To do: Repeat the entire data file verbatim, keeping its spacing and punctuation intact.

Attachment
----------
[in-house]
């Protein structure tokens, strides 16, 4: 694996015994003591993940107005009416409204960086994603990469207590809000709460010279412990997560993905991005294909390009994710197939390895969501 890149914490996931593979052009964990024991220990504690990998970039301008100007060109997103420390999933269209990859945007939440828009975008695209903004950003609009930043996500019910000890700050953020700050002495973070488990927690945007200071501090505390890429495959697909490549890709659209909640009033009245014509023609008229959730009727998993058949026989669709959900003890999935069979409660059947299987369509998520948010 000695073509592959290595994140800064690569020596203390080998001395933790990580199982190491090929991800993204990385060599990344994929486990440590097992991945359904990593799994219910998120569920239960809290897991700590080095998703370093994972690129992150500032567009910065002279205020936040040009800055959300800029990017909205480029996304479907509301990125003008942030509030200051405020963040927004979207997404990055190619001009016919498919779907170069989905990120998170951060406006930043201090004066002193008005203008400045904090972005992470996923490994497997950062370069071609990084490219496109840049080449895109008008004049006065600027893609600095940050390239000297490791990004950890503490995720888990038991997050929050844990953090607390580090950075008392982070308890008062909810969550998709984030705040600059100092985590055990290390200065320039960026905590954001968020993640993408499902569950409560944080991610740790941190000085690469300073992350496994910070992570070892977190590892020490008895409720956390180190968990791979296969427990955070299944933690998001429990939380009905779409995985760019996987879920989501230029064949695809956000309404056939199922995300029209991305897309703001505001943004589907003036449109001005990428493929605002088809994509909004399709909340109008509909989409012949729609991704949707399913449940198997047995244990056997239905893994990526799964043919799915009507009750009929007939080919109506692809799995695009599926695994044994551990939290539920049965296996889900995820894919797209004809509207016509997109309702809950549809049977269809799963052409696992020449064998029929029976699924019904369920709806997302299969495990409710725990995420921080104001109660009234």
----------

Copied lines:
[in-house]
């Protein structure tokens, strides 16, 4: 694996015994003591993940107005009416409204960086994603990469207590809000709460010279412990997560993905991005294909390009994710197939390895969501 890149914490996931593979052009964990024991220990504690990998970039301008100007060109997103420390999933269209990859945007939440828009975008695209903004950003609009930043996500019910000890700050953020700050002495973070488990927690945007200071501090505390890429495959697909490549890709659209909640009033009245014509023609008229959730009727998993058949026989669709959900003890999935069979409660059947299987369509998520948010 000695073509592959290595994140800064690569020596203390080998001395933790990580199982190491090929991800993204990385060599990344994929486990440590097992991945359904990593799994219910998120569920239960809290897991700590080095998703370093994972690129992150500032567009910065002279205020936040040009800055959300800029990017909205480029996304479907509301990125003008942030509030200051405020963040927004979207997404990055190619001009016919498919779907170069989905990120998170951060406006930043201090004066002193008005203008400045904090972005992470996923490994497997950062370069071609990084490219496109840049080449895109008008004049006065600027893609600095940050390239000297490791990004950890503490995720888990038991997050929050844990953090607390580090950075008392982070308890008062909810969550998709984030705040600059100092985590055990290390200065320039960026905590954001968020993640993408499902569950409560944080991610740790941190000085690469300073992350496994910070992570070892977190590892020490008895409720956390180190968990791979296969427990955070299944933690998001429990939380009905779409995985760019996987879920989501230029064949695809956000309404056939199922995300029209991305897309703001505001943004589907003036449109001005990428493929605002088809994509909004399709909340109008509909989409012949729609991704949707399913449940198997047995244990056997239905893994990526799964043919799915009507009750009929007939080919109506692809799995695009599926695994044994551990939290539920049965296996889900995820894919797209004809509207016509997109309702809950549809049977269809799963052409696992020449064998029929029976699924019904369920709806997302299969495990409710725990995420921080104001109660009234």